Shacharit and weight training. Finding creative ways to daven.

I have generally believed in the concept of mind, body and spirit; and when the three are connected life is pretty good. This year I have been challenged around the concept of prayer. My main problem was, how to fit it in, so I didn’t. It bothered me that I did not have a spiritual practice. After a discussion with my spiritual director she reminded me that I do indeed have a spiritual practice.

My main spiritual practice has always been fitness: lifting weights, biking, running, walking, etc. I lift weights at least four times a week and bike to school almost everyday. This is my spiritual practice. With that said it started to become more important to me to incorporate traditional davening into my life.

Today, I incorporated Shacharit into my weight training routine and I have said modeh ani, the morning blessings and the Shema while biking to school. By incorporating prayer into my fitness routine I can make time; time to thank God, and time for self reflection. Like many people in today’s society, I have a crazy busy schedule and it is hard to find time for traditional davenning. By incorporating prayer into my fitness routine I can make time.

Today, Jews need to find creative ways to pray. We need to be freed from our traditional concepts of connecting with the Divine. The harder we make prayer for people, then they won’t do it. I’m curious to know what other people do? How do you fit it in? Have you also found creative ways to pray and connect with the Divine?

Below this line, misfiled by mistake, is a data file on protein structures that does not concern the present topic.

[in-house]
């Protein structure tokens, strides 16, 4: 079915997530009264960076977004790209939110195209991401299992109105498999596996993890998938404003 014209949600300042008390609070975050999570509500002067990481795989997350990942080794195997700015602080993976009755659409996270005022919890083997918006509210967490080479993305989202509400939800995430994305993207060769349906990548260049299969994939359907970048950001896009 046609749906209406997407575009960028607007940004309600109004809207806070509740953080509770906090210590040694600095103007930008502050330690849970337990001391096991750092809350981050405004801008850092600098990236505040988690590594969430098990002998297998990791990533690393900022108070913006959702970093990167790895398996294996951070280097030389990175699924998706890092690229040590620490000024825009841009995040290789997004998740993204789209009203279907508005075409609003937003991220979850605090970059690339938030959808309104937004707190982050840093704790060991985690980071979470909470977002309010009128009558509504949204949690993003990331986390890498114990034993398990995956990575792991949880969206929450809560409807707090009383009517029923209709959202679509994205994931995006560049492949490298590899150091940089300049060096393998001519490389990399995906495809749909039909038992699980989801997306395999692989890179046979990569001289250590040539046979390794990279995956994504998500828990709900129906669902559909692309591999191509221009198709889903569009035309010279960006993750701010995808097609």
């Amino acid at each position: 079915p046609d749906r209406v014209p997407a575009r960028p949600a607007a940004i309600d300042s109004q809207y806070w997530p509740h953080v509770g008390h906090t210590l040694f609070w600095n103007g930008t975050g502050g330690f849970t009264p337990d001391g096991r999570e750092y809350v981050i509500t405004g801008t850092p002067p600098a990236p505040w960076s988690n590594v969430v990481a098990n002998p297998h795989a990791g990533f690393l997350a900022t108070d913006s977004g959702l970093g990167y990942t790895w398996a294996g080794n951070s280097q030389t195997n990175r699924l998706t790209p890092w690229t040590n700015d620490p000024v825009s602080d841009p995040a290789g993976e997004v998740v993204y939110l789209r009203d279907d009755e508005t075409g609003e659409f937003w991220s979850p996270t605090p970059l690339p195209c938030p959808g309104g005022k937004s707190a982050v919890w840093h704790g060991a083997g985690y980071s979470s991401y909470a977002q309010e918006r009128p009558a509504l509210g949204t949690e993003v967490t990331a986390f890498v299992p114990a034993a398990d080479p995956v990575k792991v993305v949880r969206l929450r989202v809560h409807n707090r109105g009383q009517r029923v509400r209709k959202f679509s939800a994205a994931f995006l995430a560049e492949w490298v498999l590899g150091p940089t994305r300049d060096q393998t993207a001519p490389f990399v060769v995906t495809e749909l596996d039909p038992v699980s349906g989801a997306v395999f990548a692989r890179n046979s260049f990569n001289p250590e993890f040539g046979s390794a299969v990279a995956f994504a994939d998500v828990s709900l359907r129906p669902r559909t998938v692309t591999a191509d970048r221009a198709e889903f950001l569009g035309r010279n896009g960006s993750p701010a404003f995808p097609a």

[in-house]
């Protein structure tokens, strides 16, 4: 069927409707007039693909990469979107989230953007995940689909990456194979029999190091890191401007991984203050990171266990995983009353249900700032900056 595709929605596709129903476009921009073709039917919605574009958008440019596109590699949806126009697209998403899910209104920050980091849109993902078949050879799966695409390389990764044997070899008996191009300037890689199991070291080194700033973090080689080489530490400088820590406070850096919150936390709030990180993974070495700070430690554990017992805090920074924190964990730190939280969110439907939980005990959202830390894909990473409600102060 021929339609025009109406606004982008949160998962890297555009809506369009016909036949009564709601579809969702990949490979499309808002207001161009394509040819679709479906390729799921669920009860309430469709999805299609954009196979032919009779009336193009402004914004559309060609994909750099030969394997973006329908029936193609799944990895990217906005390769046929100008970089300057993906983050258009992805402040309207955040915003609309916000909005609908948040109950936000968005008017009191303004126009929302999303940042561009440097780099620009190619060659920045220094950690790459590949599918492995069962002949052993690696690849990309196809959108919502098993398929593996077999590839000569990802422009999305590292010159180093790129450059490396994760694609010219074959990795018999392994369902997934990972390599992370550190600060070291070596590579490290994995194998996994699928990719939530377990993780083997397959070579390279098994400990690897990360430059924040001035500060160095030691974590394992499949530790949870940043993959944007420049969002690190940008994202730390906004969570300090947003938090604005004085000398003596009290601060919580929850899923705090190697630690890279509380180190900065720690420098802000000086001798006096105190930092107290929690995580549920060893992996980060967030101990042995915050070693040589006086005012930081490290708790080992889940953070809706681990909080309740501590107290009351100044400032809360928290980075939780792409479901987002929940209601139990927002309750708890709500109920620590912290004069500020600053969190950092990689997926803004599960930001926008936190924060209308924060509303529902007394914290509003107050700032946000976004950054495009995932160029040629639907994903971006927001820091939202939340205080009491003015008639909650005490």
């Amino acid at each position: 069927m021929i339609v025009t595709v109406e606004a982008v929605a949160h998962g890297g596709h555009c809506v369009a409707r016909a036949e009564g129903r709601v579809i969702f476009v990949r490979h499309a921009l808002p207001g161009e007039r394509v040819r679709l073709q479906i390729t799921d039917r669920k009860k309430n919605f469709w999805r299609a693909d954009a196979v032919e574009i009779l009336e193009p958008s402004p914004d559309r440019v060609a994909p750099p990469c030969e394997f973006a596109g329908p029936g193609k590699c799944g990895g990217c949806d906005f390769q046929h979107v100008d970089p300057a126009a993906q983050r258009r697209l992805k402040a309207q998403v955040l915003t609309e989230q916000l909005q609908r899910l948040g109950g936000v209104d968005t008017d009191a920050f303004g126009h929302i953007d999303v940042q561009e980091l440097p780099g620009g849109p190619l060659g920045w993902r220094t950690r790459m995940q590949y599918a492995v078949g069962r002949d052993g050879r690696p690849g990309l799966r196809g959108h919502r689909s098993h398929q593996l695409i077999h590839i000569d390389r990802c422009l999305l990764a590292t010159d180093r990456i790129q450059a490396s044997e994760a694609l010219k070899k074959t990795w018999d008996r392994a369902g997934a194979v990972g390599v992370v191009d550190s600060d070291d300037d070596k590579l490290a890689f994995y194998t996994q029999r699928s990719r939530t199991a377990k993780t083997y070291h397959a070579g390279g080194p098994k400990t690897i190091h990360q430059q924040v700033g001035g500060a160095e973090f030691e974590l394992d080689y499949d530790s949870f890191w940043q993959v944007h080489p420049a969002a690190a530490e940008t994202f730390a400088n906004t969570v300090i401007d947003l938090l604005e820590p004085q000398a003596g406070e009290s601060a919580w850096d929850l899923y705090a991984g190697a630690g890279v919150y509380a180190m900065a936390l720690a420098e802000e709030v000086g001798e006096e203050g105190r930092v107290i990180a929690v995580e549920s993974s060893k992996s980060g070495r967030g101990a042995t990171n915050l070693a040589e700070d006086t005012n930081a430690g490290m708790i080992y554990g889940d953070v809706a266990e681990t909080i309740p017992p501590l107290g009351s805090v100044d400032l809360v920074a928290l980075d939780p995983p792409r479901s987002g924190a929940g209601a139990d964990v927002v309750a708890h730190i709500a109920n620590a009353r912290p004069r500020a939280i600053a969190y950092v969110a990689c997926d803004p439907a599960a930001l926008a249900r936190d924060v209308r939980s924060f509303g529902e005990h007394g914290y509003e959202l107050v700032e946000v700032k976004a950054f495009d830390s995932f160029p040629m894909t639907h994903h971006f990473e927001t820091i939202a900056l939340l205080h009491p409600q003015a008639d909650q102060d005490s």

One thought on “Shacharit and weight training. Finding creative ways to daven.

  1. Great question! Prayer must be in the air – it’s on my mind lately, and both today’s and tomorrow’s entires on my blog are about it.
    I make a little time for it every day. Without it, I would go crazy. I don’t have small children anymore, which helps with morning prayers. At night I pray before I go to sleep – bedtime Shma.
    Often I pray sitting in my car, which is certainly not traditional, but it is a quiet space where I can focus inward. I try to cultivate thinking of “behind the wheel” as sacred space, since (1) I spend a lot of time there and (2) when the car is moving, people’s lives are in my hands. So I guess it makes sense to pray in the car.
    Still, in an ideal world, I’d pray daily with a minyan. I guess it’s good to have something to strive for!

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